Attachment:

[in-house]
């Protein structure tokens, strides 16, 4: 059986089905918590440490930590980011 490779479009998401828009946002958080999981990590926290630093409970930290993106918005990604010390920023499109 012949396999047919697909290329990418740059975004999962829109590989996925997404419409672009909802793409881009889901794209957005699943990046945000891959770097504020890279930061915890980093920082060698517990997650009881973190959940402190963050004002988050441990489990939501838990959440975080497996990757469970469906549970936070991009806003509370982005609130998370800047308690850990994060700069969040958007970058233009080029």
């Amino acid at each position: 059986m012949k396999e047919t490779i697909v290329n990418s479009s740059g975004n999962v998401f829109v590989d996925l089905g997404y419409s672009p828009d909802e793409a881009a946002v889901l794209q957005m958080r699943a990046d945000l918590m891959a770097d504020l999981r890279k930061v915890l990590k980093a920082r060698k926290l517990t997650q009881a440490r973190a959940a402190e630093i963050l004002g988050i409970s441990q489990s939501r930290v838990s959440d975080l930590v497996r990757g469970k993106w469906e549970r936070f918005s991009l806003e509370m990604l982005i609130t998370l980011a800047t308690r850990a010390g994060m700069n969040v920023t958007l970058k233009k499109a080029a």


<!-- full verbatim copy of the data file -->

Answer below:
[in-house]
């Protein structure tokens, strides 16, 4: 059986089905918590440490930590980011 490779479009998401828009946002958080999981990590926290630093409970930290993106918005990604010390920023499109 012949396999047919697909290329990418740059975004999962829109590989996925997404419409672009909802793409881009889901794209957005699943990046945000891959770097504020890279930061915890980093920082060698517990997650009881973190959940402190963050004002988050441990489990939501838990959440975080497996990757469970469906549970936070991009806003509370982005609130998370800047308690850990994060700069969040958007970058233009080029």
């Amino acid at each position: 059986m012949k396999e047919t490779i697909v290329n990418s479009s740059g975004n999962v998401f829109v590989d996925l089905g997404y419409s672009p828009d909802e793409a881009a946002v889901l794209q957005m958080r699943a990046d945000l918590m891959a770097d504020l999981r890279k930061v915890l990590k980093a920082r060698k926290l517990t997650q009881a440490r973190a959940a402190e630093i963050l004002g988050i409970s441990q489990s939501r930290v838990s959440d975080l930590v497996r990757g469970k993106w469906e549970r936070f918005s991009l806003e509370m990604l982005i609130t998370l980011a800047t308690r850990a010390g994060m700069n969040v920023t958007l970058k233009k499109a080029a």